The third rail of a pastor’s life and ministry is his physical health. Very few like to talk about the growing girth of pastors and the impact it has on their ministries. After all, in my denomination our unofficial bird is the fried chicken.
The health of our nation is a continually growing crisis (no pun intended). Pastoral leadership is no exception. A 2001 Pulpit and Pew study discovered that 76% of clergy were overweight or obese compared to 61% of the general population. The Food Research and Action Center identified that in 2014 that 68.5% of adults in the United States are obese or overweight. One can only imagine that the percentage of overweight and obese pastors has not changed much since the 2001 Pulpit and Pew study.
What pastors in particular may not realize though is the direct correlation between their physical health and their spiritual health, as well as the impact they have on the church they have been called to serve. Pastors, we should be leading the way in caring for our physical health as examples to the flocks we have been called to serve. Not leading the pack towards obesity.
If you’re still reading this I would like to share with you Ryan Palmer’s story on his recent strides towards a healthier life and in particular how his new-found health focus relates to his pastoral ministry. Palmer has been a friend for over twenty years and has been the pastor of South Haven Baptist Church in Springfield, MO, since 2009.
Pastor Palmer began a total lifestyle change on December 15, 2014. His motivations were several. First, he turned 40 in the summer of 2014. That milestone and family history brought forth a sense of reality. He shares, “I had a grandfather who died at 54 from a heart attack. I wanted to be around longer for my family.”
Another motivation was a fellow pastor in his area who publicly shared his weight loss success on Facebook. Through this co-laborer Palmer was put in touch with the local trainer that coached this fellow pastor.
Palmer’s lifestyle changes included not only seeking out a trainer but also getting more sleep. He transitioned from the five and half hours of sleep he was getting to eight full hours of rest. To meet his goal of engaging in a cardio workout six days a week he imposes the discipline of going to bed earlier to get up earlier and workout in before his wife and children are awake. As for his diet, he has limited his high protein, low carb diet to 2000 calories a day eating smaller portions at least five times throughout the day.
As of January 18, 2014, just over a month since the lifestyle change began, Palmer has lost 23 pounds. He is more than a quarter away to his goal of losing 85 pounds. His weight loss has caused him to feel more energetic, he has been off of his acid reflux medication, and his congregation has noticed. They are excited and encouraging him in this change.
When asked why it was important for pastors to be concerned about their own physical health Palmer said, “the biggest thing as a pastor is the commitment I show to personal discipline. Right or wrong, I think people look at their pastor and make a correlation between his physical health and his spiritual health. If I’m undisciplined in the physical arena, where else might we be undisciplined also? From a biblical standpoint, Paul wrote to Timothy about the value of physical fitness. He said spiritual fitness was more important, but he didn’t at all discount the physical. He gave it value—we should too.”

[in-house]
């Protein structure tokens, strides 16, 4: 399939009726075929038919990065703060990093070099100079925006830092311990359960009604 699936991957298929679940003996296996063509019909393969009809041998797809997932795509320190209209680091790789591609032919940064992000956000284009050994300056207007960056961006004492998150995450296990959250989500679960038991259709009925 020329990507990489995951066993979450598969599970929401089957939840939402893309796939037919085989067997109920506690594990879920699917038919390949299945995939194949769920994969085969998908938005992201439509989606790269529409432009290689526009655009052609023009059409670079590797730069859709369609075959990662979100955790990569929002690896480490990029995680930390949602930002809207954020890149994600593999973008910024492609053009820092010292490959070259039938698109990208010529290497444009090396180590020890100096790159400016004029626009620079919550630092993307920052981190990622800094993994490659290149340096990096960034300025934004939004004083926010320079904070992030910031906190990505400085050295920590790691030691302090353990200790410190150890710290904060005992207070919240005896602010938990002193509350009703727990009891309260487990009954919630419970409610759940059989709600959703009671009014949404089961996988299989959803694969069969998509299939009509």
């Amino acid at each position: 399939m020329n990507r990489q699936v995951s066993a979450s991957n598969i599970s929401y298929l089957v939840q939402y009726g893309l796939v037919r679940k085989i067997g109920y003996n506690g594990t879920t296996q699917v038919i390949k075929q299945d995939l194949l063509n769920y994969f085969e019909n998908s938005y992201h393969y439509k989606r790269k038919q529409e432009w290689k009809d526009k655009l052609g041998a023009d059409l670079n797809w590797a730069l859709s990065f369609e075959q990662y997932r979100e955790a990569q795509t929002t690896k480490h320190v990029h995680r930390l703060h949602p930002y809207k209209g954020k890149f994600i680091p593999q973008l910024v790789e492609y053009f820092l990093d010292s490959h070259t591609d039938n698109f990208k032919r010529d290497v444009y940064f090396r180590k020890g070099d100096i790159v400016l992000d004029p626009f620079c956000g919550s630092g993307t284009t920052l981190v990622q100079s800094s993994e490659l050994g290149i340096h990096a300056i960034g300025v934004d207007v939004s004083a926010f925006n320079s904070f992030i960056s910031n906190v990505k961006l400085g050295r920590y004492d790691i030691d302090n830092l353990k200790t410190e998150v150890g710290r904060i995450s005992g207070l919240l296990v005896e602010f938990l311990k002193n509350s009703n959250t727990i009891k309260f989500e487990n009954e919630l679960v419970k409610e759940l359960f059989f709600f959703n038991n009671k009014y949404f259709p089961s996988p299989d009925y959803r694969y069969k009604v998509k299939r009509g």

What many do not think of is how ones physical health has a direct impact on spiritual vitality. When asked how implementing an exercise and nutrition routine impacted his spiritual health Palmer shared, “a routine like this has made my life much more focused and directed. The discipline it takes to work the plan I’m on is an all day thing. From wake up to work out to meal planning to bedtime, I’m constantly working the plan. Practically, it’s allowed me to get into the Word earlier in the day. It’s enlivened my prayer life too. Personally, it’s just had a positive impact on my level of energy and focus and that has been beneficial in a multiplicity of ministry areas.”
He added, “when you feel good and feel energized, you have more to give and offer of yourself to others.”
The hardest step of any new habit let alone a lifestyle change is the first.
To help others get started in a healthier direction Palmer shares this one bit of encouragement from his own story.
“Get help and get started! I’ve wrestled with my weight for years and have gone up and down depending on my level of motivation. I’m working with a trainer/coach now. The daily accountability, encouragement and tips have helped push me through those motivation walls. So finding someone with some expertise in nutrition and exercise that can give you a solid plan and then encourage you daily is key. It may cost a bit to get started, but the cost of a trainer and a gym membership for a year is a lot less than blood pressure and diabetes meds.”
Pastors, our physical health has a direct impact on life and ministry. It is past time to take it seriously. Get started, and together we can change statistics of the third rail of ministry.
 Scott Stoll, M.D. Fox News, “Fat in church”, accessed January 23, 2015, http://www.foxnews.com/opinion/2012/06/03/obesity-epidemic-in-america-churches/.
 Food Research and Action Center, accessed January 23, 2015. http://frac.org/initiatives/hunger-and-obesity/obesity-in-the-us/.